What's Fake and What's Real? The Ultimate Food Survival Guide | STACK Fitness
X

Become a Better Athlete. Sign Up for our FREE Newsletter.

What's Fake and What's Real? The Ultimate Food Survival Guide

May 19, 2013 | Sima Cohen

Must See Nutrition Videos

Food is not meant for pleasure as so many of us have been programmed to believe. It's got one true purpose: to provide our bodies with the vital nutrients we need to stay alive, healthy and functioning. (What are these, you ask? See Key Nutrients for Athletes.)

This doesn't mean food shouldn't taste good and that eating cannot be an enjoyable experience. No one will want to stick to a diet that forces him or her to choke down meals. The trouble lies in how we have conditioned our taste buds. We've made them believe that junk food and fake food is what really tastes good. (See How To Sustain Healthy Eating Habits.)

The Difference Between Real and Fake

Not all food is created equal. When a food is processed, it's stripped of its nutrients. During production, food companies may add hydrogenated fats, chemicals, preservatives, sugar and fillers. (Get the lowdown on Artificial Sweeteners: Are They Healthy or Dangerous?) These foods fill you up with useless calories, and can lead to potential health issues. For example, check out  the following comparison:

Fast Food Hamburger Meal

  • Hamburger on sesame seed bun with lettuce, onion, tomato, ketchup and mayonnaise
  • Small order of French fries (salted)
  • Small soda

Nutrition Facts: 1,160 calories, 50g of fat, 29g of protein, 157g of carbohydrate, 64g of sugar and 1460mg of sodium

Real Food (Homemade) Hamburger Meal

  • Hamburger (4-ounces 85/10 lean ground beef) on 100% whole-wheat bun with lettuce, onion, tomato, one slice of reduced-fat cheddar cheese, mustard and ketchup
  • Serving of French fries (sliced potato baked with one teaspoon of olive oil and a 1/2-teaspoon of salt)
  • 8-ounce glass of water with lemon

Nutrition Facts: 550 calories, 20g of fat, 36g of protein, 52g of carbohydrate, 7g of sugar and 542 mg of sodium.

The two meals are basically the same. But the homemade version is a lot healthier, even after adding the cheese.  (See how to Make Flavorful Meals Without Excess Fat, Sugar and Sodium.)

Bottom Line

Eating right is not particularly magical and it doesn't involve spending a fortune, going through the drive-thru or yo-yo dieting. You can eat out, at home and at parties, and you can splurge for holidays. You just need to eat real food.

Use the following guidelines at every meal (wherever it may be). I guarantee you enjoy healthier meals that satisfy your taste buds and fulfill your nutritional needs.

Food Survival Guidelines

  • A specific food should contain five ingredients or less
  • You can recognize (and pronounce) the ingredients (no preservatives or harmful chemical additives)
  • No added salt or sugar
  • No refined carbs such as white flour or high-fructose corn syrup; eat only 100% whole wheat and whole grain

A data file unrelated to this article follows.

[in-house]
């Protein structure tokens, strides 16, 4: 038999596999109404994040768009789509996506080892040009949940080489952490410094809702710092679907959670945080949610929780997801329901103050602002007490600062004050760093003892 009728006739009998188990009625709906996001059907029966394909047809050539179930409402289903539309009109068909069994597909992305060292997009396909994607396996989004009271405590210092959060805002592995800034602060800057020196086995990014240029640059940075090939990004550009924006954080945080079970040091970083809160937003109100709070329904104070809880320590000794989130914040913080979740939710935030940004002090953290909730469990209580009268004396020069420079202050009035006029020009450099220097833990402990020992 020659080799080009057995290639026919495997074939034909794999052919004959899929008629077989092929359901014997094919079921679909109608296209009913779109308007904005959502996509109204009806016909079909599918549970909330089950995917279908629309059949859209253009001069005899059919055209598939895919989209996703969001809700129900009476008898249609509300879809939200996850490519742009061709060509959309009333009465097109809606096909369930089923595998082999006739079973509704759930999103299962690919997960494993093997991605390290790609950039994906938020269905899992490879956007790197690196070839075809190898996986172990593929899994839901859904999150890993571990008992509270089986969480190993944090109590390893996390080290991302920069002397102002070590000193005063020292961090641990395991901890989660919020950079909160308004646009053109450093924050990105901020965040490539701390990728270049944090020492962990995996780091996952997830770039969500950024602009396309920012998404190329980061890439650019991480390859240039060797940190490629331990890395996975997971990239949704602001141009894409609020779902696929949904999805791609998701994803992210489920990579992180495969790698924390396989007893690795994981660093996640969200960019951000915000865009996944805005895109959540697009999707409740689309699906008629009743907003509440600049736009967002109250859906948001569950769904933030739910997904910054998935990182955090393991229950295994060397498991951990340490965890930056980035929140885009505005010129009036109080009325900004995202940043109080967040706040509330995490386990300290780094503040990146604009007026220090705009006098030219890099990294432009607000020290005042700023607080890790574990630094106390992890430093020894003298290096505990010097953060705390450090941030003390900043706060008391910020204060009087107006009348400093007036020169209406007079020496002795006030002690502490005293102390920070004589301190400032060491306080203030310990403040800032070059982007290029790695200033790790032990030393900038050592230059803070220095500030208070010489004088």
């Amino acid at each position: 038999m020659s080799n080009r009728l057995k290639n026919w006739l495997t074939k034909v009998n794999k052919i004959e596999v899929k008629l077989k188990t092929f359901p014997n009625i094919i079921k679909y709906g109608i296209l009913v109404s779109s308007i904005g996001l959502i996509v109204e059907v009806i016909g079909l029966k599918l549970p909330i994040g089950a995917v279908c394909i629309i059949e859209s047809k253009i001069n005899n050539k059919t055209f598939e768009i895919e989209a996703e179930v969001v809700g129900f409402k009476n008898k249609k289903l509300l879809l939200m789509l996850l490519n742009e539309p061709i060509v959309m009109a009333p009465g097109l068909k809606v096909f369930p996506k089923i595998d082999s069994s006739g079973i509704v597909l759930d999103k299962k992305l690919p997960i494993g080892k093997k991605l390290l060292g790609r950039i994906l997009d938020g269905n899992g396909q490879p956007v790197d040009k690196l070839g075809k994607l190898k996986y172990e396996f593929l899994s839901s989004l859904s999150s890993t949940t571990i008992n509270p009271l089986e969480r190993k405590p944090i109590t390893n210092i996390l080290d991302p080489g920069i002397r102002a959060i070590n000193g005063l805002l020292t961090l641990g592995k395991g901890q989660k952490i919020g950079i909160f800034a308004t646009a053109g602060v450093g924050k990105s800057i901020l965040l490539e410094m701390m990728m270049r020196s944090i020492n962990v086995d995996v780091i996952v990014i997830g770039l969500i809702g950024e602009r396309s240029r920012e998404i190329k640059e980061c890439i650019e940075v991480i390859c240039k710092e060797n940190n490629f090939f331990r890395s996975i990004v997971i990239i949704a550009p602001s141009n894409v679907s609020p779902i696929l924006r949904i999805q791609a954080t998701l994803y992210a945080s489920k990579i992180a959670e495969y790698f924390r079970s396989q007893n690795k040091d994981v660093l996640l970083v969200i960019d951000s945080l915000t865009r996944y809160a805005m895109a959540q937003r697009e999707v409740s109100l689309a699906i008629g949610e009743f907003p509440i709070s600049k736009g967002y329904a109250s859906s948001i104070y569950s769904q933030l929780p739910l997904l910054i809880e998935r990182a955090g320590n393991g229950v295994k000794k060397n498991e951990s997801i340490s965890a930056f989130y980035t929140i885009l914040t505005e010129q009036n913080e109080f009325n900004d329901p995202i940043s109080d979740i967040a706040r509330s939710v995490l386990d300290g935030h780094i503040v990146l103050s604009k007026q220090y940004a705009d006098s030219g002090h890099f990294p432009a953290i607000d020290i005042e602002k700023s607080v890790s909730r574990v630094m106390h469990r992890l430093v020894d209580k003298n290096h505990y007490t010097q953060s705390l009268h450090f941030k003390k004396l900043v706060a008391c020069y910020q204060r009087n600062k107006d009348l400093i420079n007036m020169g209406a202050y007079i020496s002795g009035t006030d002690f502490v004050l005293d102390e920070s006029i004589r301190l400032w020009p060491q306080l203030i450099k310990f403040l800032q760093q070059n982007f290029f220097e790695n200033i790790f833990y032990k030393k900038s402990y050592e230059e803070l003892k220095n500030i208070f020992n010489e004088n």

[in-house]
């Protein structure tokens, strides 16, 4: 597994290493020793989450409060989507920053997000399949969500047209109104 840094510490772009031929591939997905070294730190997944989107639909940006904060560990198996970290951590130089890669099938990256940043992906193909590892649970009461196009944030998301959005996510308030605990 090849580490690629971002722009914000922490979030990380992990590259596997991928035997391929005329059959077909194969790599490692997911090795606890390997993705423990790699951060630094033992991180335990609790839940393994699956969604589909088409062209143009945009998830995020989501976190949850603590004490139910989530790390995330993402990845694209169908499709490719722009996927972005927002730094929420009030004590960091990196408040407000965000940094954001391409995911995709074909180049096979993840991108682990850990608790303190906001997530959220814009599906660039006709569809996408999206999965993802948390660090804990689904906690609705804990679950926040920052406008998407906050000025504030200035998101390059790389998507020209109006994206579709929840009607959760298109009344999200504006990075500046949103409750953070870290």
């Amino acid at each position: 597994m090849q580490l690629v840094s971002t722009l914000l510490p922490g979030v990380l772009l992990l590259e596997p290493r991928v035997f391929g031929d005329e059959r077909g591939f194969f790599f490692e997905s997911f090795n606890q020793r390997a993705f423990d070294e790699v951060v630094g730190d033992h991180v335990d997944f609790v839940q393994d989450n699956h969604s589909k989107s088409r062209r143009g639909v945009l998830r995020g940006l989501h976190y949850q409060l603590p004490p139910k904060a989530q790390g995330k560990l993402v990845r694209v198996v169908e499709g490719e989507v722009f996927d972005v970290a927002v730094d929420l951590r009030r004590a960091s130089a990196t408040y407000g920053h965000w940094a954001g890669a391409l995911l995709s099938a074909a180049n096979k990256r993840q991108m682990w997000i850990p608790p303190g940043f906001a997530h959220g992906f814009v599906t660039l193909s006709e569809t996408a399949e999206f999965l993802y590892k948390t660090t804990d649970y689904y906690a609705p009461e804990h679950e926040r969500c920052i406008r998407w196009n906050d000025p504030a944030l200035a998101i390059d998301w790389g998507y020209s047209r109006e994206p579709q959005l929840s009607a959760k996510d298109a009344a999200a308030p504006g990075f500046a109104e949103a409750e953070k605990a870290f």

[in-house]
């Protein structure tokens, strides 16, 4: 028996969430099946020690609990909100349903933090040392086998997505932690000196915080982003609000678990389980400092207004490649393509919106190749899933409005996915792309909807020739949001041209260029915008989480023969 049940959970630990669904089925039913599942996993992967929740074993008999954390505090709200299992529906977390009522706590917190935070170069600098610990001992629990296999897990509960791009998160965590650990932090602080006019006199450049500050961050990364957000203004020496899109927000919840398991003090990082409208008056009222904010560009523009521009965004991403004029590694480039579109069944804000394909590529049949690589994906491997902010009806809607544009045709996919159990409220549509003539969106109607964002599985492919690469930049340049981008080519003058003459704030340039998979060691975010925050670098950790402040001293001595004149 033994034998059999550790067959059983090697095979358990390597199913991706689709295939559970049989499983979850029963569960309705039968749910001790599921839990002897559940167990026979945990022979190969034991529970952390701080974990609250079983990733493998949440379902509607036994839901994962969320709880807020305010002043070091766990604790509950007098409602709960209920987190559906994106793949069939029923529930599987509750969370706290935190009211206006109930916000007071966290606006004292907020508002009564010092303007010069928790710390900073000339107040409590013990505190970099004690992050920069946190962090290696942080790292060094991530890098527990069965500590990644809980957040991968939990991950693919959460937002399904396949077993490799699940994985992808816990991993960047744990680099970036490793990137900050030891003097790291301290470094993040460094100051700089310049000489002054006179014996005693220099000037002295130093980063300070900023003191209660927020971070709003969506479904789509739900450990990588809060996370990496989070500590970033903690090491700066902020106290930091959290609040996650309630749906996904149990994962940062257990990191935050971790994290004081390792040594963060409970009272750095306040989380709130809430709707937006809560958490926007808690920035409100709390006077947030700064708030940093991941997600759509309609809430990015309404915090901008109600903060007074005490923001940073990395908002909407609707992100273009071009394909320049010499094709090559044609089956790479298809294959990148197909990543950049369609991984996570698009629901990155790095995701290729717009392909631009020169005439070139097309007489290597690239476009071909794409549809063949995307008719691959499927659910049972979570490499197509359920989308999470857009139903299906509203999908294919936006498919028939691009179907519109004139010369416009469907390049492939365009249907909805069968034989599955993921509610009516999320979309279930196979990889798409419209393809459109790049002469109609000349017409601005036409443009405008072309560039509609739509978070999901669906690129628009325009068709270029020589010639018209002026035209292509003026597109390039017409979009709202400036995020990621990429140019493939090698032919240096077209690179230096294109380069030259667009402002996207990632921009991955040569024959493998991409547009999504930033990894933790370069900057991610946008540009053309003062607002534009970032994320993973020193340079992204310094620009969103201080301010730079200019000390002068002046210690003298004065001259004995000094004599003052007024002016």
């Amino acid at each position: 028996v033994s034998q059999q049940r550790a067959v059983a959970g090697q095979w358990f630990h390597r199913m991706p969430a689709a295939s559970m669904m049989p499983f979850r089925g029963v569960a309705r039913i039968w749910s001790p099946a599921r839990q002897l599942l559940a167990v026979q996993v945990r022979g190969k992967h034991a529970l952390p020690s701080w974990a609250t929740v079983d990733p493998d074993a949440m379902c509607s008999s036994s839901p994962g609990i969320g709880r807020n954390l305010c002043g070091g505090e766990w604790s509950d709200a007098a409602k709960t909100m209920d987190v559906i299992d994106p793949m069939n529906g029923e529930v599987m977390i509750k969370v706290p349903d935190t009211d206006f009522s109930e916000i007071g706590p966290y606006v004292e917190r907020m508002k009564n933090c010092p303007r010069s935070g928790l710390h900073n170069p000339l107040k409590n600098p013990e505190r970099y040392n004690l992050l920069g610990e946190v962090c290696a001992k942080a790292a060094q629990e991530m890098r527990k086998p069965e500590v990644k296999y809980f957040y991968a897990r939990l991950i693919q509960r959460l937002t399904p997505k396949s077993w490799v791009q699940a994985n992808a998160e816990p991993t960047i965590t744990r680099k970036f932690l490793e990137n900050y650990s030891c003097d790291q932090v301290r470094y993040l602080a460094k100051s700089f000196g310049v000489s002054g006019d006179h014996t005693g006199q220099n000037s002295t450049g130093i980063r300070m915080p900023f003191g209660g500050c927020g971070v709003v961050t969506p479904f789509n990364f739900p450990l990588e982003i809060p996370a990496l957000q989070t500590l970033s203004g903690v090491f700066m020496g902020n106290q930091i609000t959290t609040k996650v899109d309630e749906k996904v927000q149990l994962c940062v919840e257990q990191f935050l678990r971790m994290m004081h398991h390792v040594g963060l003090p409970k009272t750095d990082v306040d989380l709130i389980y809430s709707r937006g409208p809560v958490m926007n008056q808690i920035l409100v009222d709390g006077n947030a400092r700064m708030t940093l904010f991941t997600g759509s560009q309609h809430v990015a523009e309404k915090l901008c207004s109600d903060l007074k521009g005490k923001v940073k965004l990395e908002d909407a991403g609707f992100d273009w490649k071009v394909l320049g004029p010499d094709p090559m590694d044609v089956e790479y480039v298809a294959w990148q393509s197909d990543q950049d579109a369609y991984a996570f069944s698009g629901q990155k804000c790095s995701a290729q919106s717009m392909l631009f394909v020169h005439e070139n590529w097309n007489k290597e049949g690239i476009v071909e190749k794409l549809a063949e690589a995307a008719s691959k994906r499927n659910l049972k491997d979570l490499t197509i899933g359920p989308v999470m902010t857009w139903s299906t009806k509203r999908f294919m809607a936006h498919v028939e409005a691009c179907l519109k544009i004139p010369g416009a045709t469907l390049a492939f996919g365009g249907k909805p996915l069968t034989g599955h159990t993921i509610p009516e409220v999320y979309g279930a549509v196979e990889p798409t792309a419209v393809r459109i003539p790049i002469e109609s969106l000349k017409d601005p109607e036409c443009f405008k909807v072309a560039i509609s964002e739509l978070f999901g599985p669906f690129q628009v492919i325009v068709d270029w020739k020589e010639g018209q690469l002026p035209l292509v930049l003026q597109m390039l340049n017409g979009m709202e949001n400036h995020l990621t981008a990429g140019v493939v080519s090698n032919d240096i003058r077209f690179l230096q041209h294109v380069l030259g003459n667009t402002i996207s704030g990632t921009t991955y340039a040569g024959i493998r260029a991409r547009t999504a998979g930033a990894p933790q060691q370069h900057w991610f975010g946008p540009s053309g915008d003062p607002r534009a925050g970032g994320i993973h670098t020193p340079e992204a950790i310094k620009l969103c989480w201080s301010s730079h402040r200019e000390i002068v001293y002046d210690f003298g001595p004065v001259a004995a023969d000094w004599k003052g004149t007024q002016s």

• Food is prepared in a way that you could have done yourself

If there is a magical secret, it's this: use your head and always read the ingredients.

Sima Cohen
- For over 20 years, Sima Cohen has inspired thousands of people to lose weight, improve their health, and transform their lives with just a yoga...
Sima Cohen
- For over 20 years, Sima Cohen has inspired thousands of people to lose weight, improve their health, and transform their lives with just a yoga...
More Cool Stuff You'll Like

9 Athlete-Approved Peanut Butter Sandwiches

The peanut butter sandwich as been an ideal meal for athletes because of its balanced mixture of protein, healthy fat, and complex carbohydrates. It can...

12 Foods Every Athlete Should Eat

5 Nutritional Power Combos for Athletes

3 Fruits and 3 Vegetables Athletes Must Eat

Are You Eating Too Much Protein?

How Undereating Can Make You Gain Weight

How Friends and Family Affect Your Food Choices

Brown Rice vs. White Rice: Does It Really Matter?

11 Food Services That Deliver Ready-Made Nutritious Meals

5 'Healthy' Side Dishes That Are Worse Than French Fries

Salad Showdown: Which Greens Are the Healthiest?

The Healthiest (And Unhealthiest) Ways to Eat Chicken

Living Near Fast Food Could Increase Your Odds of Obesity

5 'Good Foods' That Might Be Bad for You

10 Easy Ways to Eat Real Food

The Cheat Meal Day: Why It's Not So Smart

Where the Paleo Diet Falls Short

5 Foods That Are Stunningly High in Sodium

You Should Eat the Peel of These 12 Fruits and Vegetables

The 6 Worst Foods for Athletes

Why You Need Dietary Fiber

Vegetarian Athlete Tips: Olympic Swimmer Kate Ziegler

Spice Up Your Healthy Cooking With These Lively Combos

Healthy (and Unhealthy) BBQ Ideas For Athletes

7 Foods That Are Ruining Your Workouts

STUDY: Eat More Fruits and Veggies, Live (Almost) Forever

5 Non-Boring Ways To Eat Chicken

Load Up on These Foods at Your Backyard Barbecue

5 Healthy Foods That Got a Bad Rap

5 Ways Junk Food Can Mess With Your Head

5 Protein-Packed Recovery Shakes

How to Deal With Your Sugar Cravings

The Case for Red Meat

5 Ways to Fuel Your Early Morning Workout

3 Nutrition Mistakes Endurance Athletes Make and How to Fix Them

6 Eating Mistakes That Undo Your Workouts

Fuel Up Fast With 4 Smoothies From the New York Giants

Diet Changes: 5 Tips to Help You Stick to Your Plan

How to Eat Organic Without Breaking the Bank

The Boston Cannons'

A Sneaky Food Additive Athletes Should Avoid

Healthy Makeovers for 3 Classic Meals

Terrible Toppings: The 5 Worst Things We Put on Food

Tips for Healthy Weight Gain

Small Change, Big Difference: 5 Foods You Should Buy Organic

The Best Foods for Digestive Health

5 Delicious Ways to Make Junk Food Less Junky

10 Athlete-Approved, High-Protein Healthy Cereals

4 'Bad Foods' That Might be Good for You